God’s Country

Using militias and marketing strategies, Christianity and Islam are competing for believers by promising Nigerians prosperity in this world as well as salvation in the next. A report from the front lines
Nigeria
ONE OF THE MANY churches burned by Muslims in Yelwa.

Democracy, Nigerians told me repeatedly, is a numbers game. That’s why whoever has more believers is on top. In that competition, Christianity has a recruiting tool beyond the frontline gospel preached by those such as Archbishop Akinola: Pentecostalism, one of the world’s most diverse and fastest-growing religious movements. In Nigeria, the oil boom of the 1970s brought a massive movement of people into cities looking for work. That boom’s collapse spurred the growth of the Pentecostal Gospel of Prosperity, with its emphasis on good health and getting rich; and of the African Initiated Churches, or AICs, which began about 100 years ago, when several charismatic African prophets successfully converted millions to Christianity. Today, AIC members account for one-quarter of Africa’s 417 million Christians.

One bustling Pentecostal hub, Canaanland, the 565-acre headquarters of the Living Faith Church, has three banks, a bakery, and its own university, Covenant, which is the sister school of Oral Roberts University in Tulsa, Oklahoma. Canaanland is about an hour and a half north of Lagos, which has an estimated population of 12 million and is projected to become the world’s 12th-largest city by 2020. With 300,000 people worshipping at a single service at the Canaanland headquarters alone and 300 branches across the country, Living Faith is one of Nigeria’s megachurches, and the dapper Bishop David Oyedepo is its prophet. The bishop, whose bald pate glistens above deep-set eyes and dazzling teeth, never wanted to be pastor: he had no interest in being poor, he told me. “When God made me a pastor, I wept. I hated poverty in the Church—how can the children of God live as rats?”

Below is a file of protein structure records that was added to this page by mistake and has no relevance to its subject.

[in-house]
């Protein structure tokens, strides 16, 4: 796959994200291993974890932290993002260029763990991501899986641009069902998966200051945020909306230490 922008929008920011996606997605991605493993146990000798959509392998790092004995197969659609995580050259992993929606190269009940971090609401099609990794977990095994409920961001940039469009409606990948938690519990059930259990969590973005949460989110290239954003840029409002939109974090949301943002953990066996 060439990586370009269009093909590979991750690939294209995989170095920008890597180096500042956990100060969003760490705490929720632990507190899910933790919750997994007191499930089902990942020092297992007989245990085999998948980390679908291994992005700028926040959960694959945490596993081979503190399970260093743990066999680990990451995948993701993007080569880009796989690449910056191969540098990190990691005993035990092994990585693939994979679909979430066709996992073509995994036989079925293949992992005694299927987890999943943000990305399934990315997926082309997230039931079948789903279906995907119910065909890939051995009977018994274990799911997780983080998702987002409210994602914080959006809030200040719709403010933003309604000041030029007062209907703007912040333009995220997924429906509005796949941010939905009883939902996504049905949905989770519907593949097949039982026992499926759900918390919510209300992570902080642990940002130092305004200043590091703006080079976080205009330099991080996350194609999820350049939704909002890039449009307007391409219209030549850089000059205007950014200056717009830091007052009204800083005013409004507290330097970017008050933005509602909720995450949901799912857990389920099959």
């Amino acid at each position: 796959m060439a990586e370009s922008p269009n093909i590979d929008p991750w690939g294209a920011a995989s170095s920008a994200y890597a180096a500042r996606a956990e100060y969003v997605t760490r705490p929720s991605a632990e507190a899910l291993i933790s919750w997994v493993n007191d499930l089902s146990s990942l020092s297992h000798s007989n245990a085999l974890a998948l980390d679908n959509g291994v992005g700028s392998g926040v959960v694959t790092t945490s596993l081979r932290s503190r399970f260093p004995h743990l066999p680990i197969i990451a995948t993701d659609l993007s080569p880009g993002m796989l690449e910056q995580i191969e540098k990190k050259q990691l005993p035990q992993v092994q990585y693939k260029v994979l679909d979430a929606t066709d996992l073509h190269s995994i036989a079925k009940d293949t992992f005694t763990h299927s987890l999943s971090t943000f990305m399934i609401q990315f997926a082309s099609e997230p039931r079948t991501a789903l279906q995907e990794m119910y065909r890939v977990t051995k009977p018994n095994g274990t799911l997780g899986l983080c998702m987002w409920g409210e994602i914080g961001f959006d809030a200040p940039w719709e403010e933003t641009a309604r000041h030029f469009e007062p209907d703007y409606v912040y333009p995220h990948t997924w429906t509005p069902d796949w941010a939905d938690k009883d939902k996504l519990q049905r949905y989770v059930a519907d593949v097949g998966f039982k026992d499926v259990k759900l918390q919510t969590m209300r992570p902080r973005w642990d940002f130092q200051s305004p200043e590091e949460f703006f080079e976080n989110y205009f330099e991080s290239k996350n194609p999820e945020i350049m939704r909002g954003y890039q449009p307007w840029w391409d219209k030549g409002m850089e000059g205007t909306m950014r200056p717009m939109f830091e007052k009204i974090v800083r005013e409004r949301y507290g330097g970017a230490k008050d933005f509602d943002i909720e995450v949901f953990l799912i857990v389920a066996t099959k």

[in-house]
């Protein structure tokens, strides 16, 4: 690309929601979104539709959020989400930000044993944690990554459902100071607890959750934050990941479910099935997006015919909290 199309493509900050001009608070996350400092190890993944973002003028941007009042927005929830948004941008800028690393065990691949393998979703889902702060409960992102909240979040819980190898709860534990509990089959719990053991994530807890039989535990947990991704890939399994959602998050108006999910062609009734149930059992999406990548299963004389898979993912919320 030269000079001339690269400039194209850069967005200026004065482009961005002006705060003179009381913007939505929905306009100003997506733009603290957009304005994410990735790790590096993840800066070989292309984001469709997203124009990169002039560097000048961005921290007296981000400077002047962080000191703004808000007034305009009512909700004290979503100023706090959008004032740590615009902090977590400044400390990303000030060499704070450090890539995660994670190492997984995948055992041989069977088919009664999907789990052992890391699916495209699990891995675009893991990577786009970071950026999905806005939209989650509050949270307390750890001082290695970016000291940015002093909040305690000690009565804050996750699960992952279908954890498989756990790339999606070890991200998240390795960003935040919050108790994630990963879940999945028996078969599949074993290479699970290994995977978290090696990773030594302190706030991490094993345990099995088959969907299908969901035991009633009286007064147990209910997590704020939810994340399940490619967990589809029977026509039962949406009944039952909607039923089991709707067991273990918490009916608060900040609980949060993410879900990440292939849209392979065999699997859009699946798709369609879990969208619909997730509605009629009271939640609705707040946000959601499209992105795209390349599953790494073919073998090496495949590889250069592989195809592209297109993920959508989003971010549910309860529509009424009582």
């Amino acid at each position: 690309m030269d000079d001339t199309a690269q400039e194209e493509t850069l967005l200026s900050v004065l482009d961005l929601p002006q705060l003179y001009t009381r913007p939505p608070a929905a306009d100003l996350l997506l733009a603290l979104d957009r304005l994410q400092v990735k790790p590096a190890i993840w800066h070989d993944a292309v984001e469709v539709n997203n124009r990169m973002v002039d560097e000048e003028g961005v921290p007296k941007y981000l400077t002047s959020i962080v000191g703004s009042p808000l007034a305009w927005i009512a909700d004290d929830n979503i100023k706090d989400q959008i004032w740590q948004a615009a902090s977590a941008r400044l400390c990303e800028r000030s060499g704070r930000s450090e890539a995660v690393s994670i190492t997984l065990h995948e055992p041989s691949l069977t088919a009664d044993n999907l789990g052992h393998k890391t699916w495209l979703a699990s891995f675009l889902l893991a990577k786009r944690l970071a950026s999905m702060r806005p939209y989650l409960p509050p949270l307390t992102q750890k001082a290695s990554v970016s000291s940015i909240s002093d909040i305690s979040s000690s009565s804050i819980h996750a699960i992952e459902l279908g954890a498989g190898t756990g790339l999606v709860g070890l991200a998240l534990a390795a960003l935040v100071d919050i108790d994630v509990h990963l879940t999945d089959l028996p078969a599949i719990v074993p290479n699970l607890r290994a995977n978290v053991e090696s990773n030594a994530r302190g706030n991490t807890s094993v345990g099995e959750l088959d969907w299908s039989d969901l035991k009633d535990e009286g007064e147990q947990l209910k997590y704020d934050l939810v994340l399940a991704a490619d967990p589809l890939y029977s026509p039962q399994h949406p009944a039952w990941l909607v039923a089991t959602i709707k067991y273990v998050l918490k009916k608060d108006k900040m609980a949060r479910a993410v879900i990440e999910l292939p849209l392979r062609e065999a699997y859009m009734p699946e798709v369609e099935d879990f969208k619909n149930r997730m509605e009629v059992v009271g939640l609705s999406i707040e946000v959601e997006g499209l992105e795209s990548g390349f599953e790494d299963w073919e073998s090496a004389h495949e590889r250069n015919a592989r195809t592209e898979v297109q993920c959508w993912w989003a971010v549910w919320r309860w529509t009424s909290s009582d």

Bishop Oyedepo built Canaanland to preach the Gospel of Prosperity. As he said, “If God is truly a father, there is no father that wants his children to be beggars. He wants them to prosper.” In the parking lot at Canaanland, beyond the massive complex of unusually clean toilets, flapping banners promise: Whatsoever you ask in my name, he shall give you, and By his stripes he gives us blessings.

The Pentecostal movement is so vast and varied, it’s a mistake to generalize about its unifying principles. But Pentecostals do tend to share an experience of the Holy Spirit, or the numinous, that offers the gift of salvation and success in everyday life—particularly in the realms of personal health and finance. Archbishop Akinola, whose own Anglican Church is more threatened in some ways by the rise of Pentecostalism than by the rise of Islam, finds these teachings suspect: “When you preach prosperity and not suffering, any Christianity devoid of the cross is a pseudo-religion.”

But Bishop Oyedepo’s followers say that those who criticize don’t understand what’s happening in Africa. “There’s a kind of revolution going on in Africa,” one of the bishop’s employees, Professor Prince Famous Izedonmi, said. “America tolerates God. Africa celebrates God. We’re called ‘the continent of darkness,’ but that’s when you appreciate the light. Jesus is the light.” The professor, a Muslim prince who converted to Christianity as a child to cure himself of migraine headaches, was the head of Covenant University’s accounting department and director of its Centre for Entrepreneurial Development Studies.